$$ {\text{IrCl}}_{{ 6 , {\text{aq}}}}^{2 - } + 2{\text{H}}_{\text{aq}}^{ + } + 2{\text{L}}_{\text{org}} \rightleftharpoons ({\text{HL}}^{ + } )_{2} ({\text{IrCl}}_{6}^{2 - } )_{\text{org}} $$
(10)
$$ [ {\text{RhCl}}_{5} ( {\text{H}}_{2} {\text{O)]}}_{\text{aq}}^{2 - } + {\text{H}}_{\text{aq}}^{ + } + 2{\text{L}}_{\text{org}} \rightleftharpoons [({\text{LH}})]^{ + } [{\text{RhCl}}_{4} ({\text{H}}_{2} {\text{O}}){\text{L}}]_{\text{org}}^{ - } + {\text{Cl}}_{\text{aq}}^{ - } $$
(11)
where L is a petroleum sulfoxide molecule.
A solvent extraction system for the separation of Rh(III) and Ir(IV) using iso-pentyl alcohol with tin(II) bromide in perchloric acid medium was reported [70] and this system is suitable for the determination of micro amounts of rhodium and iridium [87]. Some anti-pyrine derivatives, such as di-anti-pyryl-methane, di-anti-pyryl-propyl-methane and di-anti-pyryl-phenyl-methane have been employed for the separation of iridium and rhodium from the other platinum group metals [65]. In acidic solutions, these reagents are present as cations and react with the anionic metal complexes as follows, where R stands for anti-pyrine, X is a halide ion and M is a platinum group metal:
$$ {\text{R}}_{\text{org}} + {\text{H}}_{\text{aq}}^{ + } \rightleftharpoons {\text{RH}}_{\text{org}}^{ + } $$
(12)
$$ [ {\text{M}}^{m} {\text{X}}^{n} ]_{\text{aq}}^{{(m{-}n)}} + (m + n){\text{RH}}_{\text{org}}^{ + } \rightleftharpoons ({\text{RH}})_{{(m{-}n)}} \left[ {{\text{M}}^{m} {\text{X}}_{n} } \right]_{\text{org}} $$
(13)

Electrostatic force as well as hydrogen bonding is responsible for the interaction between the cationic anti-pyrine and an anion [88]. From this system, Ir(IV) was selectively extracted over Rh(III). The separation of Ir(IV) and Rh(III) from a mixture of Ir–Ru–Rh using Cyanex 921 was investigated [61]. Cyanex 921 can selectively extract Ir(IV) from a 1 mol·L−1 HCl solution. The loaded Ir(IV) solution was successfully stripped by distilled water.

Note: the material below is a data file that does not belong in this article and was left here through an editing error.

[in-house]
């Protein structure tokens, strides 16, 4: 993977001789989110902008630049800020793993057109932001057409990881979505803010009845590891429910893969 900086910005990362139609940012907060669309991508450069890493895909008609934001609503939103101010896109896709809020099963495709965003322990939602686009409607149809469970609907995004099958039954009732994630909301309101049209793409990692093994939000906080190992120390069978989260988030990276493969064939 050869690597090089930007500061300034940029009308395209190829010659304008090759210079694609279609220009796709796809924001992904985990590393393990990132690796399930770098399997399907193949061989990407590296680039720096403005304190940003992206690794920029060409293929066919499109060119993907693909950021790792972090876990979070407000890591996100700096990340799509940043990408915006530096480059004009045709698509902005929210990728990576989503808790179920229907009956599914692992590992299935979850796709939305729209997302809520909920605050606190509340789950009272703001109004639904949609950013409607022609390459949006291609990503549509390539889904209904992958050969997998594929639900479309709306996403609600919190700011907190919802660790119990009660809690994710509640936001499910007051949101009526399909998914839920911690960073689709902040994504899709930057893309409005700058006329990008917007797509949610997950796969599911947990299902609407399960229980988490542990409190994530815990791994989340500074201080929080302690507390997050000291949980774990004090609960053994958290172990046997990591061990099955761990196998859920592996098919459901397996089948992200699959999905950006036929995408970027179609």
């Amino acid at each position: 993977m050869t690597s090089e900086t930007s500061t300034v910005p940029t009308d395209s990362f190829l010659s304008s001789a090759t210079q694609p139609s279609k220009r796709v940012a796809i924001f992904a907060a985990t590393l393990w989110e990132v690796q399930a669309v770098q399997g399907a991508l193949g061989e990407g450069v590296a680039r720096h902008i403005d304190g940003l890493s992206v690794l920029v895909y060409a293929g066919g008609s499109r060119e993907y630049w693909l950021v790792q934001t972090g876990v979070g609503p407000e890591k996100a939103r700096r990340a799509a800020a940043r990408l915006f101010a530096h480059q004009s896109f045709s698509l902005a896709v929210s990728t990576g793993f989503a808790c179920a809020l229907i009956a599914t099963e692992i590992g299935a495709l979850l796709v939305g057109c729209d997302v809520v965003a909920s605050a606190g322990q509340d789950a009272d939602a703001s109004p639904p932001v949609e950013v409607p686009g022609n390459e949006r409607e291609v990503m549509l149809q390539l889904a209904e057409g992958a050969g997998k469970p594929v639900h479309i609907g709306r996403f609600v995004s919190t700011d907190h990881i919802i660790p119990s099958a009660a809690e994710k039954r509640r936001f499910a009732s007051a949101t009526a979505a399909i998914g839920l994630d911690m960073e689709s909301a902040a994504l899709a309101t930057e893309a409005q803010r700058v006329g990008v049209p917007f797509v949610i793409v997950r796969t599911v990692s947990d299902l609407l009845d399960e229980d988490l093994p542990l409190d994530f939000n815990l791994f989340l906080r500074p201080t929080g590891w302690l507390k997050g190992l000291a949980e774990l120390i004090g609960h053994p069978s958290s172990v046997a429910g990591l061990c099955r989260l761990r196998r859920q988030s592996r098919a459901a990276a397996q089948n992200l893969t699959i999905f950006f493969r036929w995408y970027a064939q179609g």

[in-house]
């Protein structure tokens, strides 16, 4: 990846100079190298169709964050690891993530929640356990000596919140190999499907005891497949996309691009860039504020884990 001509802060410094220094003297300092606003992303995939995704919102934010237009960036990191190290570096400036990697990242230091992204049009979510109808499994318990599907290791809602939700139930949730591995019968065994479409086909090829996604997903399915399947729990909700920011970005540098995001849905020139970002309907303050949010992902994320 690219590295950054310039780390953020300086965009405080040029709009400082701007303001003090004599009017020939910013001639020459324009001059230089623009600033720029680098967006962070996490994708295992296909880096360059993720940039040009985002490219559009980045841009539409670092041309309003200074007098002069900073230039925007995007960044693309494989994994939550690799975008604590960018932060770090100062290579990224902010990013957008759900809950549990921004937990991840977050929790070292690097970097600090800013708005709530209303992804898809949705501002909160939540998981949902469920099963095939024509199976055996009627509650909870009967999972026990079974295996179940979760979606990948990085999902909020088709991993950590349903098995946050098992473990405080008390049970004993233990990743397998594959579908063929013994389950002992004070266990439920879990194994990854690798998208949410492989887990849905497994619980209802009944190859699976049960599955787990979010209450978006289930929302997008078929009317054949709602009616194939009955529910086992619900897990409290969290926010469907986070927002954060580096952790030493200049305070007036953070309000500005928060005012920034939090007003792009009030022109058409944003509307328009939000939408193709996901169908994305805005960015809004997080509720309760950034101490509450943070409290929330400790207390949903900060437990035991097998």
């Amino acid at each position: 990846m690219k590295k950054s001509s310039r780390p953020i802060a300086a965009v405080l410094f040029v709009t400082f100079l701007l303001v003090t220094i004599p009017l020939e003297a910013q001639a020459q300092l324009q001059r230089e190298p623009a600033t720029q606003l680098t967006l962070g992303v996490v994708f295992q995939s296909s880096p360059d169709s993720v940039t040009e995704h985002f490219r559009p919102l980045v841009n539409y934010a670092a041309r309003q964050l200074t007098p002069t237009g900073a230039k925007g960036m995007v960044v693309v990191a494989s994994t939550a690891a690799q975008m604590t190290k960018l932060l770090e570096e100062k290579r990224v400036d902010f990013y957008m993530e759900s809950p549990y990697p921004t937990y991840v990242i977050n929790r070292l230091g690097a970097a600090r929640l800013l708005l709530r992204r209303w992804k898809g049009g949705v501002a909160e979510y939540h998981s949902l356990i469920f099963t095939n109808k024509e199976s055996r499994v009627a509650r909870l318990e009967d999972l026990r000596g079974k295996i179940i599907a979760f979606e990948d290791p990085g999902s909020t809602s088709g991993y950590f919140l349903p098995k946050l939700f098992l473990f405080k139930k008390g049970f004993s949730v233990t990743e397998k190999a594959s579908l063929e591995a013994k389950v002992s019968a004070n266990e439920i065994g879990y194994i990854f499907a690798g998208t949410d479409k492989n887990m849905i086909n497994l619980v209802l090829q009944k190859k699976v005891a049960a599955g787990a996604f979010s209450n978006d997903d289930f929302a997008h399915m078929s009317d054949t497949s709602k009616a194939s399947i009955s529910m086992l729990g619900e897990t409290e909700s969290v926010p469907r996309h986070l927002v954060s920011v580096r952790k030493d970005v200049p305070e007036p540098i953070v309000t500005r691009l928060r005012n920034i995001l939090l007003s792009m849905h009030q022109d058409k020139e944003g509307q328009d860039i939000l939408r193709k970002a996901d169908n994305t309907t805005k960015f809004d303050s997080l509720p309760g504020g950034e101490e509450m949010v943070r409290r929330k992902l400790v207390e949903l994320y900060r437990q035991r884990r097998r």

4.3 Separation Using Cationic Extractants

Since Ir(IV) and Rh(III) predominantly exist as anionic complexes in hydrochloric acid solutions, the use of cationic extractants for the separation of these two metals has been reported [37, 45, 46, 47, 49, 50, 51, 52, 55, 56, 57, 89, 90, 91]. Separation of Ir(IV) and Rh(III) with polyether-type polyurethane foam from hydrochloric acid solution was investigated in the presence of LiCl and thiocyanate [92]. Although the basic function of polyurethane foam is to adsorb metal ions, the above-mentioned polyurethane foam system study focused on the effect of the presence of some salts such as LiCl, NaCl, and KCl in the foam. The presence of these salts in the foam altered the mechanism of metal extraction from adsorption to solvent extraction. Selective extraction of Rh(III) from solution of 0.01–5 mol·L−1 HCl was achieved with a polyether-type polyurethane foam [63]. The extraction reaction of anionic metal complexes (\( {\text{MeX}}_{n}^{m - } \)) by the foam can be represented by Eq. 14 [93]:
$$ m{\text{M}}^{p + } + p{\text{MeX}}_{n}^{m - } + m\overline{{{\text{site}}}} \rightleftharpoons \overline{m({\text{M}} {\cdot}{\text{site}}})^{p + } + p\overline{{{\text{MeX}}_{n}^{m - } }} $$
(14)
where Mp+ represents cations (such as Li+, Na+, \( {\text{NH}}_{4}^{ + } \), and H3O+) that can be multiply complexed by the polymer at specific sites. The bar represents anionic metal complexes (e.g., \( {\text{Rh}}({\text{SCN}})_{6}^{3 - } \)) associated within the polymer phase.